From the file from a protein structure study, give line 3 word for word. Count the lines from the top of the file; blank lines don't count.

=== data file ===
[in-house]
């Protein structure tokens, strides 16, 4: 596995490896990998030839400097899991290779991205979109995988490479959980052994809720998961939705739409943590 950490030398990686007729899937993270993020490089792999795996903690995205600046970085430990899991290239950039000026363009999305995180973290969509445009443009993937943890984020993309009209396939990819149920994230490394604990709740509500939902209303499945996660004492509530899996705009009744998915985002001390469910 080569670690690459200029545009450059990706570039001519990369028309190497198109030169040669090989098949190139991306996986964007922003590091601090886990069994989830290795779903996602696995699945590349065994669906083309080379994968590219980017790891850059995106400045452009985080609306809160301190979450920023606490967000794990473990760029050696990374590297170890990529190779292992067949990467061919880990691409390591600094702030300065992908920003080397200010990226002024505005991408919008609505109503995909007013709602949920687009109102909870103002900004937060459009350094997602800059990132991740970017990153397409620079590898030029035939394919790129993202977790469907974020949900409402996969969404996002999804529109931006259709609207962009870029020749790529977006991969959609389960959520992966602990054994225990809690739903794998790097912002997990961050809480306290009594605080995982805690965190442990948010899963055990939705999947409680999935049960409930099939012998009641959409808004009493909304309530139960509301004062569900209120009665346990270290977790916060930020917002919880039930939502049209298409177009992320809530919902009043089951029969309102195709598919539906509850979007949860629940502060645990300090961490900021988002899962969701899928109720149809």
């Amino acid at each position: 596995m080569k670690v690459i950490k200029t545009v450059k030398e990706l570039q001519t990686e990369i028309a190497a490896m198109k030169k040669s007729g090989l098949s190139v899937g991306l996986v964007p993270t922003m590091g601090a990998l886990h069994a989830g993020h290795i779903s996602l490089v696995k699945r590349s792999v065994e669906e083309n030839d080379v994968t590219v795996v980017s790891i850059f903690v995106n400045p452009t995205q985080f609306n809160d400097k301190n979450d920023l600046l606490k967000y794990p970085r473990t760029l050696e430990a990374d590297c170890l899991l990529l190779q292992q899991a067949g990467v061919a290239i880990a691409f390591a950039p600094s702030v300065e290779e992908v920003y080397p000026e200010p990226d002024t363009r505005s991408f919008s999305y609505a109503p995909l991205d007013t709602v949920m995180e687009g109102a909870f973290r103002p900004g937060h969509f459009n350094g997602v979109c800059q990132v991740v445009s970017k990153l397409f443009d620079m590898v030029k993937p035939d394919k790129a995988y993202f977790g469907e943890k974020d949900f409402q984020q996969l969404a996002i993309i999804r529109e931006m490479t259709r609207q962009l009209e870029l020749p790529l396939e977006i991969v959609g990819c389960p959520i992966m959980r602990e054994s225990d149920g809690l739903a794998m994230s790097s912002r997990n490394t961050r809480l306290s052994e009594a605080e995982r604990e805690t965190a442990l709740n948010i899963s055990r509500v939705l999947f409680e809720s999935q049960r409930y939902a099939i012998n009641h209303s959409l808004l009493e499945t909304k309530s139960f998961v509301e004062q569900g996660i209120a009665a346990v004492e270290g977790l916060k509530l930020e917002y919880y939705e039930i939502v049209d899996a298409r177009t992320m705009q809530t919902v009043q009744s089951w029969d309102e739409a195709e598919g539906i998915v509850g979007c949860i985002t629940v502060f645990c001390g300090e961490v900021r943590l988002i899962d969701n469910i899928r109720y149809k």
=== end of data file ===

């Amino acid at each position: 596995m080569k670690v690459i950490k200029t545009v450059k030398e990706l570039q001519t990686e990369i028309a190497a490896m198109k030169k040669s007729g090989l098949s190139v899937g991306l996986v964007p993270t922003m590091g601090a990998l886990h069994a989830g993020h290795i779903s996602l490089v696995k699945r590349s792999v065994e669906e083309n030839d080379v994968t590219v795996v980017s790891i850059f903690v995106n400045p452009t995205q985080f609306n809160d400097k301190n979450d920023l600046l606490k967000y794990p970085r473990t760029l050696e430990a990374d590297c170890l899991l990529l190779q292992q899991a067949g990467v061919a290239i880990a691409f390591a950039p600094s702030v300065e290779e992908v920003y080397p000026e200010p990226d002024t363009r505005s991408f919008s999305y609505a109503p995909l991205d007013t709602v949920m995180e687009g109102a909870f973290r103002p900004g937060h969509f459009n350094g997602v979109c800059q990132v991740v445009s970017k990153l397409f443009d620079m590898v030029k993937p035939d394919k790129a995988y993202f977790g469907e943890k974020d949900f409402q984020q996969l969404a996002i993309i999804r529109e931006m490479t259709r609207q962009l009209e870029l020749p790529l396939e977006i991969v959609g990819c389960p959520i992966m959980r602990e054994s225990d149920g809690l739903a794998m994230s790097s912002r997990n490394t961050r809480l306290s052994e009594a605080e995982r604990e805690t965190a442990l709740n948010i899963s055990r509500v939705l999947f409680e809720s999935q049960r409930y939902a099939i012998n009641h209303s959409l808004l009493e499945t909304k309530s139960f998961v509301e004062q569900g996660i209120a009665a346990v004492e270290g977790l916060k509530l930020e917002y919880y939705e039930i939502v049209d899996a298409r177009t992320m705009q809530t919902v009043q009744s089951w029969d309102e739409a195709e598919g539906i998915v509850g979007c949860i985002t629940v502060f645990c001390g300090e961490v900021r943590l988002i899962d969701n469910i899928r109720y149809k």